I love the art form of stand-up comedy. It didn't matter to me what my career would look like or whether or not I would be successful when I started out as a teenager in the ’80s. I just loved the feeling of doing it. And that carried me through the loneliness of being the only Asian American woman out there. I was so enamored of performing that I didn't question the solitary journey.
I loved it because it gave me so much power over something that would be terrifying in a social situation. I have a lot of social anxiety, and it could be hard for me to speak to even one person, so the fact that I could speak to a room full of people and get them gasping and talking and laughing and reacting — there was a supreme feeling of having control over people and society and my own fears.
I didn’t face open hostility coming into comedy clubs and breaking into the industry. Instead, the feeling of not belonging came from not seeing anybody else like me. That didn’t necessarily make it harder for me; as artists we all long for specialness and singularity, and it's hard to achieve that if you're just like everyone else. Because I'm so naturally different, it helped my voice stand out.
But racism against Asian Americans is definitely still out there in other ways. It's almost as if we wear the idea of foreignness on our skin. In some regards, we represent immigration in America, so that’s something that’s used against us. Since there hasn’t been that much inclusion for Asians in media and entertainment, it's almost like you can continue to think we’re still foreign.
The fact that now we're starting to participate more is a really good thing. The cis white male heterosexual voices have been heard in comedy for as long as comedy has been around, and now we're finally welcoming other voices.
With this shift has also come a change in how comedians deal with race. Now comedians need more to come across as not flat-out racist when making jokes dealing with identity. They need to finesse those messages, to make the presentation so stylish and so covert that their opinions are heard without being blamed for out-and-out prejudice.
It's a fine line, a tightrope that we all have to walk. And I welcome it because this is really the beginning of societal change where we’re paying more attention to the voices of the other. It's really a special time.
Of course, I also am concerned about getting called out and facing a backlash for something I say. You don’t have to be in comedy to be concerned about that, because anybody who’s engaging in a public dialogue is at risk. I'm definitely aware of those boundaries and aware of the struggle of wanting to push them but at the same time knowing that I'm also limited.
But that's also the beauty of it. It's like we are finally being seen, and what a great thing. Having to question everything might be good for the art form. It might be good for what we're able to bring forth as artists.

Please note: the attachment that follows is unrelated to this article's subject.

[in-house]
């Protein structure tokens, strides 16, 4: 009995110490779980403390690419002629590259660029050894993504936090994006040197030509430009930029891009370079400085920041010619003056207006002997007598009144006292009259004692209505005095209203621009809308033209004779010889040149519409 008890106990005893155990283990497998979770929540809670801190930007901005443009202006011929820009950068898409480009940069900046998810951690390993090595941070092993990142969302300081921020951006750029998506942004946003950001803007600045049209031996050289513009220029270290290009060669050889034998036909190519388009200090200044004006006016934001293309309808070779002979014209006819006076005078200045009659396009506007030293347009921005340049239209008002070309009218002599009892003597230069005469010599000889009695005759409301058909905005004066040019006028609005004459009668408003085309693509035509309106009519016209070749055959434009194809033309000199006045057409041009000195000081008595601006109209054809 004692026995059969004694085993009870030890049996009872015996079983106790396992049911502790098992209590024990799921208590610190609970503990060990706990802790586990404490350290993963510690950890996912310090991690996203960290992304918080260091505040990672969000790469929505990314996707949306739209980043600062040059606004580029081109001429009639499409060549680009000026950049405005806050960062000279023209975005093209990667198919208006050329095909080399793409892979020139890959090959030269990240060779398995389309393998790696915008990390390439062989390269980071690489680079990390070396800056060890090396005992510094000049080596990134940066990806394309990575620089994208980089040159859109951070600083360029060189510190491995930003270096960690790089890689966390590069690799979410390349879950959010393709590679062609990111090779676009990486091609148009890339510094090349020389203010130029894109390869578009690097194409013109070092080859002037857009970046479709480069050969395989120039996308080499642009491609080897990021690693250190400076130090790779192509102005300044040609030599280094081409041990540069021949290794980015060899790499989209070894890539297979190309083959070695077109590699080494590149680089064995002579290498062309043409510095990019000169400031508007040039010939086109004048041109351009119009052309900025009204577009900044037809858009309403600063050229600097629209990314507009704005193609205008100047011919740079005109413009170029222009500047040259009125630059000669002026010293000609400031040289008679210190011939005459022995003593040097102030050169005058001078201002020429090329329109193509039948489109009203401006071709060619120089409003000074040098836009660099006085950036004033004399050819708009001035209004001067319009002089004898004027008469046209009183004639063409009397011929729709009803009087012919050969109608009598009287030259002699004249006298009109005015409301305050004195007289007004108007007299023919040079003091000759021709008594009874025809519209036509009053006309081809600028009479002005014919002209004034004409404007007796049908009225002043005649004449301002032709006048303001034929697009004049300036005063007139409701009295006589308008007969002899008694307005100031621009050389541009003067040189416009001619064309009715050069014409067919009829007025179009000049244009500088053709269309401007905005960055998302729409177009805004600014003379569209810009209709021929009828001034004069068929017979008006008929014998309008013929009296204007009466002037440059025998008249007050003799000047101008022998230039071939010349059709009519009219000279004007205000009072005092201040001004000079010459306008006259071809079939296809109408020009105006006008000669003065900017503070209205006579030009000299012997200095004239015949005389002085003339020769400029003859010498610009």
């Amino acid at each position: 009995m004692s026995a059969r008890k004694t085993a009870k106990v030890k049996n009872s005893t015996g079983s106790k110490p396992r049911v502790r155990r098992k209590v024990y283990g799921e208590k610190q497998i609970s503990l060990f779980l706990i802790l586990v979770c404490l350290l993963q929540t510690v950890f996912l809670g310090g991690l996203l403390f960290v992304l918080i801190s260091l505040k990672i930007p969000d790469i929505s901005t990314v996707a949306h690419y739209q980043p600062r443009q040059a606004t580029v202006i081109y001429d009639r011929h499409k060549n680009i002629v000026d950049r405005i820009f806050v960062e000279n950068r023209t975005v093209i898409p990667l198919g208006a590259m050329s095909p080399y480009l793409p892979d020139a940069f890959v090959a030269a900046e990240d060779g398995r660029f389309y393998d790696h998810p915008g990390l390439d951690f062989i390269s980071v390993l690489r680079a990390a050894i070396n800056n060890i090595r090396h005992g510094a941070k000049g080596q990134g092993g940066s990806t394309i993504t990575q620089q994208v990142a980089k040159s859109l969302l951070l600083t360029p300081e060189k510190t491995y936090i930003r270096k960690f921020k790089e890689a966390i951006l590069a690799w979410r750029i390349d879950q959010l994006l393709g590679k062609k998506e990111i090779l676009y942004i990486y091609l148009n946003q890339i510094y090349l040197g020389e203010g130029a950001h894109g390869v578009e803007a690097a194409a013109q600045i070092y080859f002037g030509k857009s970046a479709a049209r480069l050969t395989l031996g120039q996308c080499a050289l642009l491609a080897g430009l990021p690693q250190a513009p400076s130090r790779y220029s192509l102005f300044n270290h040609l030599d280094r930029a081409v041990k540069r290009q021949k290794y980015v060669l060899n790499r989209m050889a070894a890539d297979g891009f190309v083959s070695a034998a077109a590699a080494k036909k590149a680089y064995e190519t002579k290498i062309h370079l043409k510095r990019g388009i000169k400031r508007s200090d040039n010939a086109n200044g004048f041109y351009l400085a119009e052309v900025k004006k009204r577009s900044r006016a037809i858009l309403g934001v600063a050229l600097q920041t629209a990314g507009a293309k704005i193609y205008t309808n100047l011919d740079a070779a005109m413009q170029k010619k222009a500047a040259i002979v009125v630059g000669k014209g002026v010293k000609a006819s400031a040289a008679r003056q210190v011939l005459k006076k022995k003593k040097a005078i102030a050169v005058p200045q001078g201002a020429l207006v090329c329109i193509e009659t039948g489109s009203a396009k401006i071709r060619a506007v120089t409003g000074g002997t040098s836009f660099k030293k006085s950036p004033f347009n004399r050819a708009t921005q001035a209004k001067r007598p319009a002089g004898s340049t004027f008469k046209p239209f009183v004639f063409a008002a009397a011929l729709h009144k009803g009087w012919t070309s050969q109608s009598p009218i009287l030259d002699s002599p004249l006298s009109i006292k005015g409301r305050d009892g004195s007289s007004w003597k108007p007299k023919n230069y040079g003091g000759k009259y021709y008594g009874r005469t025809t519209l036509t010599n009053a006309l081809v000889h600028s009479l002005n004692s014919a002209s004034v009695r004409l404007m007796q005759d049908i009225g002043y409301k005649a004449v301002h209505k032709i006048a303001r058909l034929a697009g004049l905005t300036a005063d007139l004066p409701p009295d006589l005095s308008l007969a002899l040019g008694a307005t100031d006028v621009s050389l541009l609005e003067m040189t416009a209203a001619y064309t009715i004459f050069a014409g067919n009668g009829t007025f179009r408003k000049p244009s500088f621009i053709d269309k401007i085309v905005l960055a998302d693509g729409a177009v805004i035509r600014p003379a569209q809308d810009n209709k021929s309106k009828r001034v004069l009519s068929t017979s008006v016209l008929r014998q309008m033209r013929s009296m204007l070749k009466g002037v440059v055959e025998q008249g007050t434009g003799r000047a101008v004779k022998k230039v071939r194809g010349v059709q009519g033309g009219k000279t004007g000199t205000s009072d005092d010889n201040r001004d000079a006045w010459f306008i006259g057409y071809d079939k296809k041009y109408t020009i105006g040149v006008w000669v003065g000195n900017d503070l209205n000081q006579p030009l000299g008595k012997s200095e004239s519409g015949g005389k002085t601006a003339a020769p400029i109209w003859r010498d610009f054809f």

Taken altogether, I don't know that society has gone too far in policing speech, but more that we finally have a place to put our frustration -- social media. Maybe these feelings existed all along, we just didn't have a place to express them.
When we're underrepresented, when our voices as minorities are minority voices, that's a problem. When we’re equally represented in the media, then race becomes less of an issue. It becomes a lot easier to be lax about what we say about each other. I think that's the answer: If all of us who are considered “minorities” have more of a presence as voices in the media, then we could be in a space where racism was less of a trigger.
I myself can play off Asian stereotypes when I perform, but it's the truth of who I am. I'm only talking about my family as they actually are. Any of those things I do that are looked at as parody are actually real impressions. The question is, what do we own racially? I think we own what race we are.
Comedy is really about courting the dangerous quality of language. Comedy by nature is an art form that is meant to offend and meant to cross boundaries. Unfortunately, oftentimes that includes using stereotypes, using prejudices to sort of reinforce these societal evils. Comedy is one of those last frontiers of art where you can do whatever you want — but the consequences are there. They're not optional. You just have to live it. If you really believe in comedy and what you’re saying, you accept those consequences.
I deal with hearing stereotyped Asian jokes personally by really shutting it out. I realize that part of that performer’s show isn't for my benefit or for my enjoyment. So I just tune it out, which for me is enough. But everybody has a different way of dealing with these things.
So I know that Shane Gillis, whom “Saturday Night Live” fired after audio of him making racist Asian jokes came out, will still be able to find the audience that his work is intended for. Even without being on “SNL,” he’ll be fine. He’ll reach his audience, which is the point of comedy — to find your crowd. At the same time, I'm celebrating that “SNL” hired Bowen Yang. I’ve been a huge fan of his for a while now, and it's really great that they hired him.
For the longest time, I felt like I was the only Asian American woman out there doing stand up. And now I have a whole generation of Asian American comedians to look to as people who were inspired. It's phenomenal. It's so great not to be alone, and I'm really excited about the future of “SNL.” I'm really excited about Bowen Yang's casting, and I think they should have me on as a host. I deserve it now.
As told to THINK editor Hilary Krieger. Edited and condensed for clarity.